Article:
Producers: Lisa Ellzey, Mark Gill and Andrew Gunn   Director: Derrick Borte   Screenplay: Carl Ellsworth   Cast: Russell Crowe, Caren Pistorius, Gabriel Bateman, Jimmi Simpson, Austin P. McKenzie, Juliene Joyner, Stephen Louis Grush, Michael Papajohn, Lucy Faust and Anne Leighton   Distributor: Solstice Studios

Grade: C-

Derrick Borte’s high-octane thriller, the first offering from the newly-established Solstice Studios, will undoubtedly be remembered as the first major film released to theatres after (or more accurately, during) the closures brought by the Covid-19 pandemic.  Unfortunately that’s about the only distinction “Unhinged” possesses.  

Written  by Carl Ellsworth (who enjoyed some success in the genre with “Disturbia” and “Eagle Eye” before encountering a dry spell), the picture is pure pulp reminiscent of Joel Schumacher’s “Falling Down” (1993), in which Michael Douglas played an ordinary Joe who went bonkers one day, with very violent results. 

This time around, the fellow described by the title is Tom Cooper (Russell Crowe, who’s big both in physique—he looks positively huge—and in terms of performance style).  After a prologue in which, one rainy night, he grabs an axe from his pickup truck, stalks across the road, breaks into a house, hacks a screaming couple to death, sets the place ablaze and then drives off—presumably the victims are his ex-wife and her new husband, though that’s never spelled out—the scene shifts to divorced mom Rachel Hunter (Caren Pistorius) bickering with her live-in slacker brother Fred (Austin P. McKenzie) and sister-in-law Mary (Juliene Joyner) before driving her adolescent son Kyle (Gabriel Bateman) off to school.

Caught in traffic on the freeway as the exasperated Kyle worries about being late and getting detention, she switches to city streets.  Unfortunately she encounters Tom at an intersection, and when he fails to move when the light changes green, she honks her horn belligerently and swerves around him, letting loose a few choice words and gestures before driving on. 

Given the fact that the urban world depicted here seems an unremittingly angry place, Rachel’s actions seem a bit unwise (though explicable by reason of the fact that she’s just been phone-fired for tardiness), and so they prove.  Tom follows her and, when he catches up in gridlock and demands an apology, her refusal sets off his lust for revenge.  She manages to drop Kyle off at school, but afterwards discovers that Tom has followed her to a gas station, and his determination to get even—and then some—clearly emerges.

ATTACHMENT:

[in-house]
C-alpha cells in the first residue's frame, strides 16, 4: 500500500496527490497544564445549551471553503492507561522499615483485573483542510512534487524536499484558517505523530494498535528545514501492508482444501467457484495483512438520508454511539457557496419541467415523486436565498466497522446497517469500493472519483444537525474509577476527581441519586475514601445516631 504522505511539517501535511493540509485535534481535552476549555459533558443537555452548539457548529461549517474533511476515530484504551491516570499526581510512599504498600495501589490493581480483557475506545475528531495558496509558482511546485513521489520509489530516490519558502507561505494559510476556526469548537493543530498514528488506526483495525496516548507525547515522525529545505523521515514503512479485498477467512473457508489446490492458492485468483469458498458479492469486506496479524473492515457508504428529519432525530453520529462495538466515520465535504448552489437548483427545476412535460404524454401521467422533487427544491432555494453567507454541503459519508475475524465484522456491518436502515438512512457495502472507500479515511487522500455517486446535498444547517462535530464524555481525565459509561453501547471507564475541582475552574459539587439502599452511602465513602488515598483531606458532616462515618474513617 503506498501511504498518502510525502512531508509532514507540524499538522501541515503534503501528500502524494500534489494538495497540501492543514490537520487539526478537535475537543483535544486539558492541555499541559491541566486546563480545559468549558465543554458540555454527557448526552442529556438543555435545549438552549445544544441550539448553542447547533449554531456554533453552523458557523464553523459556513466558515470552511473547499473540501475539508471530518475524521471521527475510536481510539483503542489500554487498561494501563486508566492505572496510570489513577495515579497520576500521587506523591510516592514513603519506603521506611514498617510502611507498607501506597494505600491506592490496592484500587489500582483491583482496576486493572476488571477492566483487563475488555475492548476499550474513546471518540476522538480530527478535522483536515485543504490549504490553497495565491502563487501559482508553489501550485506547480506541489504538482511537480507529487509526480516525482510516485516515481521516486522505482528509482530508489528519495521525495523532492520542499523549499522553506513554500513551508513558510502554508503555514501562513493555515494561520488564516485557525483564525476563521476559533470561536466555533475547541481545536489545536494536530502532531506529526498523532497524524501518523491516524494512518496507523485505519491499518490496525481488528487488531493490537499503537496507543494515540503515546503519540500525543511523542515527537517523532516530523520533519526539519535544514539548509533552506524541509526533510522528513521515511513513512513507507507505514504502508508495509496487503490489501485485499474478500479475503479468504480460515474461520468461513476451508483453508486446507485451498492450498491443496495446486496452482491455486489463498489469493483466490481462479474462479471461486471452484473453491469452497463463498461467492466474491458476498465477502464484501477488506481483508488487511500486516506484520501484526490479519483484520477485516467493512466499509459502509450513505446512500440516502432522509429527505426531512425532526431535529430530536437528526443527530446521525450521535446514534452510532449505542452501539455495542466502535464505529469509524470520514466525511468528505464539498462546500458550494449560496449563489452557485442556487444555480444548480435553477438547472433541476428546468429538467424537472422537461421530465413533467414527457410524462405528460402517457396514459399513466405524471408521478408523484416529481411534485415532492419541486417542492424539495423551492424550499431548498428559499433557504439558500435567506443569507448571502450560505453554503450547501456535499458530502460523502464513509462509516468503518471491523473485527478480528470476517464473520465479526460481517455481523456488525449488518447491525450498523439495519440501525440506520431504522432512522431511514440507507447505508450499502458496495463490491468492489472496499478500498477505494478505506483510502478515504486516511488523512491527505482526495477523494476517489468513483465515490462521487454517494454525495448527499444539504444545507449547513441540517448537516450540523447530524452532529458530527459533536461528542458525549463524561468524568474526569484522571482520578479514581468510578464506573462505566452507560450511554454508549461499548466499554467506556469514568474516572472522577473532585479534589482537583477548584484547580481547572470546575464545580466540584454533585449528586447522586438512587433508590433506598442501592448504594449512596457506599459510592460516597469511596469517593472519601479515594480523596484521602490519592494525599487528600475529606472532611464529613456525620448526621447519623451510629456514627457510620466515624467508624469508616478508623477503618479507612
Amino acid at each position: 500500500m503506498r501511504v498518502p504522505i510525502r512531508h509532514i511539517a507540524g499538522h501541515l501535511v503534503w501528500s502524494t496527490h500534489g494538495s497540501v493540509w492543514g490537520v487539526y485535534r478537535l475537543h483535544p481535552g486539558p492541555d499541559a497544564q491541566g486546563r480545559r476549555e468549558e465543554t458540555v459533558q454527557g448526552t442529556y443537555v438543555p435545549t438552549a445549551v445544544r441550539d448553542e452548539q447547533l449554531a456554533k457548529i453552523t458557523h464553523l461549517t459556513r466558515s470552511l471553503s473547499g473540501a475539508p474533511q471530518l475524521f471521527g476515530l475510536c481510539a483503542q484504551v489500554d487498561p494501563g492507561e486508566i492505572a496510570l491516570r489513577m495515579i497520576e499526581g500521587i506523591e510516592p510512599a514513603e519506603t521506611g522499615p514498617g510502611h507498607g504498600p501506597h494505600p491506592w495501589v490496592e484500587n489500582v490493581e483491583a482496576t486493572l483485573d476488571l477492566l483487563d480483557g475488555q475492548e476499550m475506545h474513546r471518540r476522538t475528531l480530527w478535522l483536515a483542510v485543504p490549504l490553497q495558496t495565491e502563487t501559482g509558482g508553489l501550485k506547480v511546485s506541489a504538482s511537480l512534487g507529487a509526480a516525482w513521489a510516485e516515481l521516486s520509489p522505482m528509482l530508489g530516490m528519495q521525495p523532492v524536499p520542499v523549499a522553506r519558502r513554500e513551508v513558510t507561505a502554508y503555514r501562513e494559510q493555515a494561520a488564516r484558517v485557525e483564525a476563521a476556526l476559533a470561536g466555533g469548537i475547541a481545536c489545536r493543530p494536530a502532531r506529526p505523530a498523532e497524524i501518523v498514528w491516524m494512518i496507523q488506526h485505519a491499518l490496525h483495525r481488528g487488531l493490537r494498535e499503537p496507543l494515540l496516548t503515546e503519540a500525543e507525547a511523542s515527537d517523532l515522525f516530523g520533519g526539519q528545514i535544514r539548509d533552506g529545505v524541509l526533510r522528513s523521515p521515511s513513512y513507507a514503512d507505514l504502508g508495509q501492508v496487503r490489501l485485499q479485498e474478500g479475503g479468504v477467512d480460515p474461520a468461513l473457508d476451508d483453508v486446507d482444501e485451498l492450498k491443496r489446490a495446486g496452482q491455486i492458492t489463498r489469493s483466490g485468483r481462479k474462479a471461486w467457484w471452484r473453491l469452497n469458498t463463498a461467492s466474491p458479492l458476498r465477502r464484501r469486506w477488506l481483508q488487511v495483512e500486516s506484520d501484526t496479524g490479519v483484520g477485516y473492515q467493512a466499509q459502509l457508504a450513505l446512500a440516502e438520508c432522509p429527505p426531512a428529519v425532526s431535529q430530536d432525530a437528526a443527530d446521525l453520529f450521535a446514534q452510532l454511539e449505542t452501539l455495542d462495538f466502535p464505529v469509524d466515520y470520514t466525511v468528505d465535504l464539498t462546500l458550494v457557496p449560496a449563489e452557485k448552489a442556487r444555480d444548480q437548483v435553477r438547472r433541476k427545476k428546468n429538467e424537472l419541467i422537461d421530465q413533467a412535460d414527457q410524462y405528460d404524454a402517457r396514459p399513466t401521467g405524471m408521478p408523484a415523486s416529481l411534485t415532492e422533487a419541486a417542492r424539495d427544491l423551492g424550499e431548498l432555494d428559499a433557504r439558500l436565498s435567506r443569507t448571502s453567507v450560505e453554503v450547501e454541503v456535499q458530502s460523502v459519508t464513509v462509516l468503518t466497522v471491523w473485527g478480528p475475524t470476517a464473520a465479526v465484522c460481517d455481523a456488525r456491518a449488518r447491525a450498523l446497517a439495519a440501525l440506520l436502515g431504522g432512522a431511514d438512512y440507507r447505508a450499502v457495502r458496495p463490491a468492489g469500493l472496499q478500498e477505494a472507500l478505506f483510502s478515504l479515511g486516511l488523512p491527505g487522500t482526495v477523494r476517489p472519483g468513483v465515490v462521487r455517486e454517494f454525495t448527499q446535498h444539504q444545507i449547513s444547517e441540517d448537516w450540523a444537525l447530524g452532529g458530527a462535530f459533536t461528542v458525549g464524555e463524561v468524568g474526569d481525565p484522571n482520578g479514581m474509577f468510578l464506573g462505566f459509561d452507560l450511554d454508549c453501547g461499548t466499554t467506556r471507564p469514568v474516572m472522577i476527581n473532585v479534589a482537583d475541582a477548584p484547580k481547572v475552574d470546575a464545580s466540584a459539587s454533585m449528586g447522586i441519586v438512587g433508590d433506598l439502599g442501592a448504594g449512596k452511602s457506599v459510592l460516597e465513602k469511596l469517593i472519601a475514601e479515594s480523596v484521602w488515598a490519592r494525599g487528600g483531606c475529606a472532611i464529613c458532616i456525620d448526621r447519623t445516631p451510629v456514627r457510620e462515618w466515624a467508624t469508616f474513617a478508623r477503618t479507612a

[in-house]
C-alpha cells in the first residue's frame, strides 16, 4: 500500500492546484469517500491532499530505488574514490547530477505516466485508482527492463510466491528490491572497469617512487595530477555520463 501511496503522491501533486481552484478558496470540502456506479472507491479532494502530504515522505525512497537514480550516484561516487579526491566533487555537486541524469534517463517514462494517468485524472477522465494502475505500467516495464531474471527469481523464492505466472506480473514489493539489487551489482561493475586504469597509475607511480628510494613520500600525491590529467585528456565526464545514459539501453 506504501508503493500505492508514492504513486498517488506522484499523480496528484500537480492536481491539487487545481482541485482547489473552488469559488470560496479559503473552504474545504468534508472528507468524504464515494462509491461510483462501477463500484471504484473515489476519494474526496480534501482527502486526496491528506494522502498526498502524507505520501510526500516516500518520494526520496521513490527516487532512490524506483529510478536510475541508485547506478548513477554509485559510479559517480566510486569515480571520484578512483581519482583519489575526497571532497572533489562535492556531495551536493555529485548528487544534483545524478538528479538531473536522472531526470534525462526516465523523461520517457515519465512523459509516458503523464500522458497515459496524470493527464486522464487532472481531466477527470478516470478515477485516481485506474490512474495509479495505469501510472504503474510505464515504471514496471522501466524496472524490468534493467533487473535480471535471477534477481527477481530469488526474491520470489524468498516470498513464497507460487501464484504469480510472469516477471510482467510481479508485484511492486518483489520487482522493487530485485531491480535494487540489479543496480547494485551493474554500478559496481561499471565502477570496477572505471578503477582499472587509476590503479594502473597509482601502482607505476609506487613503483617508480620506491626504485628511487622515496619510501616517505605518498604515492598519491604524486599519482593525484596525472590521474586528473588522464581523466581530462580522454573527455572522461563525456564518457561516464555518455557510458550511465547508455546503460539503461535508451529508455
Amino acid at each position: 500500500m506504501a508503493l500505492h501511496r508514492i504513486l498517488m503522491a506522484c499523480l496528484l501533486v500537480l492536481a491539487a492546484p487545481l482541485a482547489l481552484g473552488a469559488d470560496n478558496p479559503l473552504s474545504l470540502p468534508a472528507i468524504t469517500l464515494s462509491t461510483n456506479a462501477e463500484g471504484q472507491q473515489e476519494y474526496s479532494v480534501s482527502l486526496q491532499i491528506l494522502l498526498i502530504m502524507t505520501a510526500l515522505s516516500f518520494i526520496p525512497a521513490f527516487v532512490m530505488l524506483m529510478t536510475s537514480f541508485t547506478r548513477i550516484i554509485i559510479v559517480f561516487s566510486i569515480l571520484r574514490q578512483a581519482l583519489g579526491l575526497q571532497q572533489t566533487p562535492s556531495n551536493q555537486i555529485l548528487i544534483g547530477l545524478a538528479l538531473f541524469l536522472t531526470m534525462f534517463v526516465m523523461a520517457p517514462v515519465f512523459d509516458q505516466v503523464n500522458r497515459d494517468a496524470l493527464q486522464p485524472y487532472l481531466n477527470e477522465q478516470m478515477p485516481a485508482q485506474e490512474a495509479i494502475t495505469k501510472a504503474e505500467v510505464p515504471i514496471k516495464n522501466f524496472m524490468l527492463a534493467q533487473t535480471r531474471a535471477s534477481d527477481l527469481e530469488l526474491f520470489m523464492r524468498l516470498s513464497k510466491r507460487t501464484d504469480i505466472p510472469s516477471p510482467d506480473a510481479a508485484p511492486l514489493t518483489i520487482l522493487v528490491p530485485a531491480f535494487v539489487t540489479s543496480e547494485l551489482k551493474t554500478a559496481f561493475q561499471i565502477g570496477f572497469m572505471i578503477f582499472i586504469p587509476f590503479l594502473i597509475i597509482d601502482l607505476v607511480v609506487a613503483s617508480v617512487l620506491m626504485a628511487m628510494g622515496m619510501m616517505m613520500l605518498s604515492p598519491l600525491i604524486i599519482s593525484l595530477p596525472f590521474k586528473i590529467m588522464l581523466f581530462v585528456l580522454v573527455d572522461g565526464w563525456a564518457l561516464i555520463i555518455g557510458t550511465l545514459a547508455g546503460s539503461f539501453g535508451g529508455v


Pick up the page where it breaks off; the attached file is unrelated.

For a while what follows is a grim inner-city version of “Duel,” marked by some nifty if predictable vehicle stunt work (decently shot by Brendan Galvin and edited by the trio of Michel McCusker, Steve Mirkovich and Tim Mirkovich, and set to a thunderously propulsive score by David Buckley), but already Tom’s homicidal streak emerged again at the convenience store, where he ran down a good Samaritan (Stephen Louis Grush) who attempted to intervene, and now he starts a personal vendetta, setting his sights on Rachel’s friends and family—easy to locate since he’s stolen her phone.

So the bodies mount—first Rachel’s divorce lawyer Andy (Jimmi Simpson), whom he brutalizes at a diner in a scene designed to put you off your lunch, and then Fred and Mary, whom he delights in torturing as Rachel listens helplessly.  By this time, of course, the police are in pursuit, but that doesn’t impede the script’s inexorable process to a final confrontation in which mother and son must face off alone against the maniacal killer.  Rest assured that the filmmakers spare no gore in the resolution: an eyeball and a pair of scissors are prominent.

Perhaps if “Unhinged” had tried to add some serious socio-political subtext to its narrative of murderous rage like “Falling Down” did, one might be more kindly disposed to the result, but it doesn’t: it’s just a portrait of a guy cracking up, and Crowe’s committed teeth-grinding seething can’t disguise the fact that Tom Cooper is pretty much a blank, one-note character.  That’s also true of Rachel, to whom Pistorius is unable to bring much more than generalized stress (the likable Bateman is a bit more successful in conveying Kyle’s distress over his parents’ breakup).  The supporting figures are merely bland cogs in the mayhem machine, so that it’s hard to muster much concern over their admittedly cruel fates.  As fashioned by production designer Fredrick Waff, the background is suitably scruffy, but that’s hardly designed to perk your interest. 

One might be longing for a return to the theatrical experience after months of forced sequestration, but that’s hardly a reason to venture out to see what’s little more than a logic-starved, cable-ready potboiler—a depiction of misogynist fury that’s unpleasant in the extreme.